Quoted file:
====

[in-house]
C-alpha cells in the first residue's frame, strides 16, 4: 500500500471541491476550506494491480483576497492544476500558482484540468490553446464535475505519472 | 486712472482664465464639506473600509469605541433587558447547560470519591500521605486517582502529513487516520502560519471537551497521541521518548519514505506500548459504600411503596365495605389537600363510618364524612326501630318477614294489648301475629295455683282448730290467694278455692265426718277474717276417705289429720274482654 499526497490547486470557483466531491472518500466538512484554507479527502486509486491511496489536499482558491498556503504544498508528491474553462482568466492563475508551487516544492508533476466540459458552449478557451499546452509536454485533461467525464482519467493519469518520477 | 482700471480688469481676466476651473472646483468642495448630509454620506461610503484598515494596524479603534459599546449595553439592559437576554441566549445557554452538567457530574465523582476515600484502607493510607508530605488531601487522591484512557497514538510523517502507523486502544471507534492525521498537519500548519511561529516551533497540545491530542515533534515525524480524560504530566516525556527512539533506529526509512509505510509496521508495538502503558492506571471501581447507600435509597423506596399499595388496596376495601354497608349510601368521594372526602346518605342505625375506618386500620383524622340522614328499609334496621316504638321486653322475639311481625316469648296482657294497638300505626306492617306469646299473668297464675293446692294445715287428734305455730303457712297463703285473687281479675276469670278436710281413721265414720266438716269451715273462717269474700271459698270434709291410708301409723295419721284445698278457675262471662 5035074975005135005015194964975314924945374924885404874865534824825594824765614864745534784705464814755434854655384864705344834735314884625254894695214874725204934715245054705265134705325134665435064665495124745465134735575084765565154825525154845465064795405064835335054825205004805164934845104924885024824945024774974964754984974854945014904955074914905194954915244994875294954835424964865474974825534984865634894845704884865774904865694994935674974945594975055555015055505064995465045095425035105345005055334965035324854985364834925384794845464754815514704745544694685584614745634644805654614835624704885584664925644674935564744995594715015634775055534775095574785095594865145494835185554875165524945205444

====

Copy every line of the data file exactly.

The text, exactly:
[in-house]
C-alpha cells in the first residue's frame, strides 16, 4: 500500500471541491476550506494491480483576497492544476500558482484540468490553446464535475505519472 | 486712472482664465464639506473600509469605541433587558447547560470519591500521605486517582502529513487516520502560519471537551497521541521518548519514505506500548459504600411503596365495605389537600363510618364524612326501630318477614294489648301475629295455683282448730290467694278455692265426718277474717276417705289429720274482654 499526497490547486470557483466531491472518500466538512484554507479527502486509486491511496489536499482558491498556503504544498508528491474553462482568466492563475508551487516544492508533476466540459458552449478557451499546452509536454485533461467525464482519467493519469518520477 | 482700471480688469481676466476651473472646483468642495448630509454620506461610503484598515494596524479603534459599546449595553439592559437576554441566549445557554452538567457530574465523582476515600484502607493510607508530605488531601487522591484512557497514538510523517502507523486502544471507534492525521498537519500548519511561529516551533497540545491530542515533534515525524480524560504530566516525556527512539533506529526509512509505510509496521508495538502503558492506571471501581447507600435509597423506596399499595388496596376495601354497608349510601368521594372526602346518605342505625375506618386500620383524622340522614328499609334496621316504638321486653322475639311481625316469648296482657294497638300505626306492617306469646299473668297464675293446692294445715287428734305455730303457712297463703285473687281479675276469670278436710281413721265414720266438716269451715273462717269474700271459698270434709291410708301409723295419721284445698278457675262471662 5035074975005135005015194964975314924945374924885404874865534824825594824765614864745534784705464814755434854655384864705344834735314884625254894695214874725204934715245054705265134705325134665435064665495124745465134735575084765565154825525154845465064795405064835335054825205004805164934845104924885024824945024774974964754984974854945014904955074914905194954915244994875294954835424964865474974825534984865634894845704884865774904865694994935674974945594975055555015055505064995465045095425035105345005055334965035324854985364834925384794845464754815514704745544694685584614745634644805654614835624704885584664925644674935564744995594715015634775055534775095574785095594865145494835185554875165524945205444